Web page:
Colorado Ballot Initiative Will Require Marriage Education Courses Prior to All Weddings in the State

A group in Colorado is causing a stir after proposing a ballot initiative that will require couples looking to get married to go through educational classes prior to actually being allowed to wed.

The ballot, known as the Colorado Marriage Education Act, will make it mandatory for new couples to go through 10 hours of educational courses before getting married. If someone is getting married for the second time, the number of required hours would increase to 20, and for a third time, 30. A widow or widower that is remarrying, however, would only be required to go through 10 hours of classes.

Those in favor of the bill, like David Schel and Sharon Tekolian of the group Kids Against Divorce, say that the point is to, “better prepare individuals going into marriage to fulfill their new roles as spouse and potentially as parent, to furthermore protect children given that marriage is the foundation of a family unit."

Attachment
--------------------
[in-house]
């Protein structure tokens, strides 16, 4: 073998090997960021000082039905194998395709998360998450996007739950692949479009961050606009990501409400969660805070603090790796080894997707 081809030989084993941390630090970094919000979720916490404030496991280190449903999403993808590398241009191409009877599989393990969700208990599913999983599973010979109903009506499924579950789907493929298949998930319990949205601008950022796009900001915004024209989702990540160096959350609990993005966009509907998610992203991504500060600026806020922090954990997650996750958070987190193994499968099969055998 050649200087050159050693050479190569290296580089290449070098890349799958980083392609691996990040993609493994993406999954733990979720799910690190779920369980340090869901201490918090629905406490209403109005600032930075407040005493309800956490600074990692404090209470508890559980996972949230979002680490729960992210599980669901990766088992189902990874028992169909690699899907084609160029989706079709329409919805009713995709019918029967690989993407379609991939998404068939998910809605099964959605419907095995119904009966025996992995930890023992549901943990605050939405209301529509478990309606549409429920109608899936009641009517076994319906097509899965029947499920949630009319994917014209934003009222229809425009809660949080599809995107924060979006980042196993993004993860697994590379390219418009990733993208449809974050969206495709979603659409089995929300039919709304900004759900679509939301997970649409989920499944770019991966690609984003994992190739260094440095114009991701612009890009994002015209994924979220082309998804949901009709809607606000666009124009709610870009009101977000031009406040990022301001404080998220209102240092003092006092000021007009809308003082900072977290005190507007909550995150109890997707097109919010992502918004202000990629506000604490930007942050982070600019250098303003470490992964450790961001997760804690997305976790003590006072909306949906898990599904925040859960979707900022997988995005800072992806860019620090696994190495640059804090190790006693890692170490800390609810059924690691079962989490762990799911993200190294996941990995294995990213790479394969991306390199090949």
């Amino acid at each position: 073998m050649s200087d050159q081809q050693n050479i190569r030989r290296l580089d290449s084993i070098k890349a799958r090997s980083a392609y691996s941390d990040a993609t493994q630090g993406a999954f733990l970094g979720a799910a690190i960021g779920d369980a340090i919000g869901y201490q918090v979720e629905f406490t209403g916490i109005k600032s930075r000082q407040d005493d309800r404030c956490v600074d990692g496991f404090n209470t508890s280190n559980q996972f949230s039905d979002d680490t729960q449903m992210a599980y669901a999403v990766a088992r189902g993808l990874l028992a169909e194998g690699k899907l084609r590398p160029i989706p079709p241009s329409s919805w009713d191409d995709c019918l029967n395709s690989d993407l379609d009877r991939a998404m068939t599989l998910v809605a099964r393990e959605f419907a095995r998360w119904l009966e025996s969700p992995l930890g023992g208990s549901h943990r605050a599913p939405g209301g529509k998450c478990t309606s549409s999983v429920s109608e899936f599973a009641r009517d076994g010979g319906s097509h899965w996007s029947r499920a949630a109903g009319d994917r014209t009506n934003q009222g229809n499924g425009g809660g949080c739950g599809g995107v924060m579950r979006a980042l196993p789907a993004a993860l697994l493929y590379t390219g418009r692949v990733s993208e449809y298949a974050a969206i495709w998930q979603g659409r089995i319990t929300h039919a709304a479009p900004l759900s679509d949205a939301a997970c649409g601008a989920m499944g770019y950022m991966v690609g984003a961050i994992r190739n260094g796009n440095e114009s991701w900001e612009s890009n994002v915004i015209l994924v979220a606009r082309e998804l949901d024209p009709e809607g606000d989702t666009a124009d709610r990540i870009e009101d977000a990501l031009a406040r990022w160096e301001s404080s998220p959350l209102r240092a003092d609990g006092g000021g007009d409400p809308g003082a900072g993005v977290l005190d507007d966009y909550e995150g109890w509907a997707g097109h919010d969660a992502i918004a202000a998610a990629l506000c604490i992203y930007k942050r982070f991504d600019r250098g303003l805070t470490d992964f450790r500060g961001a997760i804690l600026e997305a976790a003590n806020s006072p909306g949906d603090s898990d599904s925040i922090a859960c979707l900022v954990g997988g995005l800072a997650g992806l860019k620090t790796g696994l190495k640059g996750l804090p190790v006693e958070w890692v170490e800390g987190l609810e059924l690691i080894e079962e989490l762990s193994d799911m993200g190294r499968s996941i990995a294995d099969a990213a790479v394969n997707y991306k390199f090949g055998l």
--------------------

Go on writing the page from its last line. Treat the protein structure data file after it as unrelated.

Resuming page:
Those opposed, however, feel that it is inappropriate to have laws regulating education when it comes to marriage.

"This is the stupidest thing I have ever heard," said the three-time married Alyx Reese-Giles. "The government has no business deciding what education people should or should not get before entering into marriage. Marriage is about communication and being ready to commit, and no class is going to teach you that."

In addition to proposing mandatory classes for couples wanting to get married, the ballot also proposes annual tax cuts for couples that willingly continue the educational courses each year of their marriage, saying that will “reduce the billions of dollars taxpayers spend annually on divorce.”

The group that proposed this ballot initiative say they’ll need 86,000 signatures in order to get the Colorado Marriage Education Act on the voting ballot for November.


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